This is more or less what I'm saying about semantic programming. Looking at the high-level specification for a particular action, we see "Make tea". When we consider that action in more detail, we resolve further specifications that were previously invisible. Like varying f-stops that the eye cannot perceive, the mind elides these vast gulfs of detail in order to make sense of the world.
This process is nearly imperceptible to us. As programmers, we're familiar with it - it's the reason for Hoftstader's Law, if nothing else - but programming languages don't take it into consideration (except insofar as some are higher-level, and of course LISP can be made to do some of this, with its fancy macro system to hide cruft at will).
Maybe "telescopic code"?
Down to the last three open in my browser, but categorization fatigue has overwhelmed me.
- Stanford has Protovis, a visualization library for statistical things.
- ArsTechnica reports on a Georgia Tech project Kermit, to permit ease of management for home networks (throttling bandwidth, etc.) My router is hopelessly inadequate for these tasks, but on the plus side it was cheap. I'm thinking of loading Unix on a router and doing things right. Real Soon Now.
Posted by Michael at 12:37 PM
So here's a thoughtful post about why relational databases aren't always the right thing to do. TL;DR - Oracle's standard order management model has 126 tables, and surely that's sometimes overkill.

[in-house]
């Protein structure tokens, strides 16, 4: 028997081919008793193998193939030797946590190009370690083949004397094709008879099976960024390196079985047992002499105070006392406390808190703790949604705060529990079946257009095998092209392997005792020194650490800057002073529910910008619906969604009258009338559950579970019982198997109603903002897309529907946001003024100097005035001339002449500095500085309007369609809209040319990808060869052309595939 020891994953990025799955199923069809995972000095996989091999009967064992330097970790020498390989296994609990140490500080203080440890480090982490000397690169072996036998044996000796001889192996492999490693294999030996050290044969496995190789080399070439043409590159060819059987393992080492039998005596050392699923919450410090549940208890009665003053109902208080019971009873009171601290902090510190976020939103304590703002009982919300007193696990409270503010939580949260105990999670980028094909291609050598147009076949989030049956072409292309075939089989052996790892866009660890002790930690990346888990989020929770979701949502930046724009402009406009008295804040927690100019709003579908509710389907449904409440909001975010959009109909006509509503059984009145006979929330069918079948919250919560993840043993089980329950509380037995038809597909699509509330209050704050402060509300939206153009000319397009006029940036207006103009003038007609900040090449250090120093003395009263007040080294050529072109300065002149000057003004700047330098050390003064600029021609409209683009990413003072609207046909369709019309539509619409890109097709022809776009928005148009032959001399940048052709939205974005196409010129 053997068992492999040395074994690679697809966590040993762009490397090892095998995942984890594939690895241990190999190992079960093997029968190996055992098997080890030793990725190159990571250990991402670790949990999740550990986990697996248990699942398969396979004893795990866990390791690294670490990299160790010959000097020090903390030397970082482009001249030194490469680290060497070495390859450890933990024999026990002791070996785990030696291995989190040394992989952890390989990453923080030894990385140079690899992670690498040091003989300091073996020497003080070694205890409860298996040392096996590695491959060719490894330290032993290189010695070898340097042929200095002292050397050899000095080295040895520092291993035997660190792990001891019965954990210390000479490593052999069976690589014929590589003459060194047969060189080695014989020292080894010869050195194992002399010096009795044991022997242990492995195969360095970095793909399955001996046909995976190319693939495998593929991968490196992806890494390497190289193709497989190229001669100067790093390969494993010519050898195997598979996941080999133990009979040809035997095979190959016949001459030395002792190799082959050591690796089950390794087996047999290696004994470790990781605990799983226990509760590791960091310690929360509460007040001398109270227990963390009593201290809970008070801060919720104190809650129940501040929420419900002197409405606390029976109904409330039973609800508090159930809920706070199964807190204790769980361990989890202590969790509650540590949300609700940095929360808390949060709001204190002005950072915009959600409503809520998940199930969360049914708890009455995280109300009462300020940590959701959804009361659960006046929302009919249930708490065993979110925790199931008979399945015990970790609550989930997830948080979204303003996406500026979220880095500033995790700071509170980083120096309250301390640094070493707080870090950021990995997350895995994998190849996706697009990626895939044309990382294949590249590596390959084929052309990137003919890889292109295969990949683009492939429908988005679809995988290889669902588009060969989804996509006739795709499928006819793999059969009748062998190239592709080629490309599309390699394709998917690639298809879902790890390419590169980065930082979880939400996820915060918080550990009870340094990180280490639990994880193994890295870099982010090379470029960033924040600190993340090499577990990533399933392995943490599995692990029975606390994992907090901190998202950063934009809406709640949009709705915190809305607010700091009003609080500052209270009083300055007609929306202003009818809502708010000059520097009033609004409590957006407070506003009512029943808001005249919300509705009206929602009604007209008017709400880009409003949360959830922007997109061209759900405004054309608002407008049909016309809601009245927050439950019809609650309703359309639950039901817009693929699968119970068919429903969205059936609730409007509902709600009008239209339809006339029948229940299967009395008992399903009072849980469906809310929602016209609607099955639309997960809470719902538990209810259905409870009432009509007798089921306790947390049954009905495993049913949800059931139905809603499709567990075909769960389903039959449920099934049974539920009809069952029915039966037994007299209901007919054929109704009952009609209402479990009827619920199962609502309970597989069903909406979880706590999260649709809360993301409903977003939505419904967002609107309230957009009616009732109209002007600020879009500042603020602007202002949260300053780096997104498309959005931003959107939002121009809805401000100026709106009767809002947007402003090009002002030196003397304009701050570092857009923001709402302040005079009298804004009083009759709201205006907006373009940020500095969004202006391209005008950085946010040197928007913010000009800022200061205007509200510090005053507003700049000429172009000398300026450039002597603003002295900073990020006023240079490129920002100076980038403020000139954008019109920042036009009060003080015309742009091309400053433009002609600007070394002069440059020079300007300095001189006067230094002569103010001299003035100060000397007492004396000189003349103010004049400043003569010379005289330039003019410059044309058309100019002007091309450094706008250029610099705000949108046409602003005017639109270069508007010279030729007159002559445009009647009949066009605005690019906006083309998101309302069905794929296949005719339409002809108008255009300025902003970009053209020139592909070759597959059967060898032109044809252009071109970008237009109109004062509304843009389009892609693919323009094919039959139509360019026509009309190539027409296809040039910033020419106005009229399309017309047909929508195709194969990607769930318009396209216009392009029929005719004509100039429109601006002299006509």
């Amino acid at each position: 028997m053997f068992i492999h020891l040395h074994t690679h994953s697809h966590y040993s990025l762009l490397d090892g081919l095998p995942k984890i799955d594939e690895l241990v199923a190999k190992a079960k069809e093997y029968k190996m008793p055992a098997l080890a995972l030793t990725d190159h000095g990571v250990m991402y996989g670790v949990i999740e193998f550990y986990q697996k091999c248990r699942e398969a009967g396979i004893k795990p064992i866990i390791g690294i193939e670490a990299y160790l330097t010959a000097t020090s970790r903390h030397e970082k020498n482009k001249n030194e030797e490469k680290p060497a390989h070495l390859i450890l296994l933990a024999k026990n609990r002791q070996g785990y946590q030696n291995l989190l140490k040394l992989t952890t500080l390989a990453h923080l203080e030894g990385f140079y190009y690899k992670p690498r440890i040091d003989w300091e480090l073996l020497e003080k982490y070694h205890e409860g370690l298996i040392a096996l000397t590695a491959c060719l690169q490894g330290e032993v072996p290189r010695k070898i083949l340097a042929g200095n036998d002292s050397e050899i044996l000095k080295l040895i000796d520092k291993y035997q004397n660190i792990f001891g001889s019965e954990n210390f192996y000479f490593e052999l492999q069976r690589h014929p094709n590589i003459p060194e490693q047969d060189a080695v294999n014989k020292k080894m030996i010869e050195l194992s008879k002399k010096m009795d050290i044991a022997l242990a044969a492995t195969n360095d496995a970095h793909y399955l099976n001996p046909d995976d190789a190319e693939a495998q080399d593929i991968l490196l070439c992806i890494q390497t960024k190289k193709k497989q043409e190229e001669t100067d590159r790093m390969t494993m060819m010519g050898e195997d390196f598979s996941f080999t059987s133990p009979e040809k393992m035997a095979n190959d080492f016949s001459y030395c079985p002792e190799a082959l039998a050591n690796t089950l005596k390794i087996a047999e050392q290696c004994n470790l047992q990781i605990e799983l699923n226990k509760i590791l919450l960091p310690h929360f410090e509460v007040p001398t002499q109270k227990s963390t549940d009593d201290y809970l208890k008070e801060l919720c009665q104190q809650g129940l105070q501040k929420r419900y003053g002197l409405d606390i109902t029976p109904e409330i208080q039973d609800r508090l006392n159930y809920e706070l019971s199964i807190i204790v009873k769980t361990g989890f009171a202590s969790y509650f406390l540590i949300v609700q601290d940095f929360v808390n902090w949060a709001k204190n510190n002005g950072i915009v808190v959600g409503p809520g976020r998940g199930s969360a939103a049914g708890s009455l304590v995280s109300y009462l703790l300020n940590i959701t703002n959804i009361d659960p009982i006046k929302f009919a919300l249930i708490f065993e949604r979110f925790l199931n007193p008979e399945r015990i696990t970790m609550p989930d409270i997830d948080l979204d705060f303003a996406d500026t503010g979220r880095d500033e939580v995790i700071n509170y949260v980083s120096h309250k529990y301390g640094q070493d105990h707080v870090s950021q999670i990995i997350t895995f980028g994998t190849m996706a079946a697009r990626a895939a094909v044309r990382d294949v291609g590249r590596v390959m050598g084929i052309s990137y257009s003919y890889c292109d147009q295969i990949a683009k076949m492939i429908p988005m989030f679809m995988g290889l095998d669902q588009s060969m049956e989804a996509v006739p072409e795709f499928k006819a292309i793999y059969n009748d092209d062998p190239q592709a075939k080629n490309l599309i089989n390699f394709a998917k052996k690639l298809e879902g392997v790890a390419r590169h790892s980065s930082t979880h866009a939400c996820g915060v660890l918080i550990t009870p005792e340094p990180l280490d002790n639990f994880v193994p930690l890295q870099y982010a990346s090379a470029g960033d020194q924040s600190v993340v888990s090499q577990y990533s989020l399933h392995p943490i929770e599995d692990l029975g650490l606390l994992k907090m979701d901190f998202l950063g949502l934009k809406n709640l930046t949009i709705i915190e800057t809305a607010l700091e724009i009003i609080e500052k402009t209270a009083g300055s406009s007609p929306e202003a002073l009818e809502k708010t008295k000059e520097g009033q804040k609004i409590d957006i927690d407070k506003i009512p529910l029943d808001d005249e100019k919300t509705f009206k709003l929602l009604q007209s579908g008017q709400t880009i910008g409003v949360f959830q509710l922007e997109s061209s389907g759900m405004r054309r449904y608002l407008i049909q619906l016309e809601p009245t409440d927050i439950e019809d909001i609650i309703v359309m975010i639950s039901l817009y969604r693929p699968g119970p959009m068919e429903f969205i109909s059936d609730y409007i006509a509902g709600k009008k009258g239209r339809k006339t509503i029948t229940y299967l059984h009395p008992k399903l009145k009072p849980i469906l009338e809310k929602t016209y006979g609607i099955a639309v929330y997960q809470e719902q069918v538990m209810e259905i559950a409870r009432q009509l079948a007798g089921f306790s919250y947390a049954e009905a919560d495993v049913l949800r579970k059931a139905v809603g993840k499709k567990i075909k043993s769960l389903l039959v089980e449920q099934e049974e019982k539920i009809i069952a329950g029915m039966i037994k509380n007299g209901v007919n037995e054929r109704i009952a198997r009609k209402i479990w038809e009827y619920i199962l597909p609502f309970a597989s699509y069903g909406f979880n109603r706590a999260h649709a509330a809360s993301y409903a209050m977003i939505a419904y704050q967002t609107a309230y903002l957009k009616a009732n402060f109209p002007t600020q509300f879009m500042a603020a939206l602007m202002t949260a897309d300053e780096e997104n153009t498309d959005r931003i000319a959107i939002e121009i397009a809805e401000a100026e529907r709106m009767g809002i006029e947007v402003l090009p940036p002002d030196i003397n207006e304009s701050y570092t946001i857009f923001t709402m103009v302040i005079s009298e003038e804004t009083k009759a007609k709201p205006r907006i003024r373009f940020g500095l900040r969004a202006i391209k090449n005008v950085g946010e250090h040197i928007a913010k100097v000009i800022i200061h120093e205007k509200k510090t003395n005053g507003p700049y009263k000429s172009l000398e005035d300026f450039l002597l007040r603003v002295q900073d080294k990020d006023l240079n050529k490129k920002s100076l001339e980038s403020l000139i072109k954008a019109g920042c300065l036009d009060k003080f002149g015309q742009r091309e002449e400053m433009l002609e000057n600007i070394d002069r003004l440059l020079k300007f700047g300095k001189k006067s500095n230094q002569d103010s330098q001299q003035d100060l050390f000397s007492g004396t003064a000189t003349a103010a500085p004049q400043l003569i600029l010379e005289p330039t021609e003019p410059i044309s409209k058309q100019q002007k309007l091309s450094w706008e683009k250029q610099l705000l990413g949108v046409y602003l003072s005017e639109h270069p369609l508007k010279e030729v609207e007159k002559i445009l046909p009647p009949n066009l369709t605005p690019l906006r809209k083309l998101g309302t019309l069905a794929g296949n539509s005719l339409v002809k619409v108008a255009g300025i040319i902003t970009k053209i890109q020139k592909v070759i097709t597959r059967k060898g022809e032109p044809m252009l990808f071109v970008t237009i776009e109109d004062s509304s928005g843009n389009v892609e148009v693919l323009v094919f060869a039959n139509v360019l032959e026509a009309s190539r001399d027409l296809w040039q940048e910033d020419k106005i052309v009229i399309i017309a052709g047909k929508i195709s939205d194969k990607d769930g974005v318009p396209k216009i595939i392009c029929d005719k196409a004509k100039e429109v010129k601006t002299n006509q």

This is exactly what I mean with the notion of semantic programming. Semantic structures have sliding levels of detail, and the actual number of tables or location of things in RDBMS or NoSQL or whatever should have no effect whatsoever on the actual semantics of the problem domain.
So: food for thought. It's a good article.
OK, OK, this is another clogged space. Still - I'd like to look closely at the semantics. Unfuddle.com is yet another target app. They make money, so ... I could, too, presumably. Why not? The key is to be able to iterate faster than other humans, and making your specific software a fungible expression of a fixed semantic domain is definitely the way to go.
- Some LISP idioms for various tasks. It's the meta-level thinking I'm interested in here.
- How to write your own native Node.js extension: some boilerplate stuff.
- HTML5 canvas cheat sheet. Not really boilerplate, but I've been cleaning up my browser all day and I'm suffering from categorization fatigue.
- A neat-o classification of HTTP APIs. This deserves more serious thought.
Some interesting things coming up in natural language this month.
- Text-processing.com has some online NLTK demos and offers NLP as an API! Cool stuff!
- Article content extraction (once the exclusive domain of Readability and its ports) is now getting a little more coverage: the Goose library (Java, sadly).
- A paper on semantic analysis. I need more sleep even to read the title, apparently.
- Tag extraction from text. !!! The Apresta tagger library.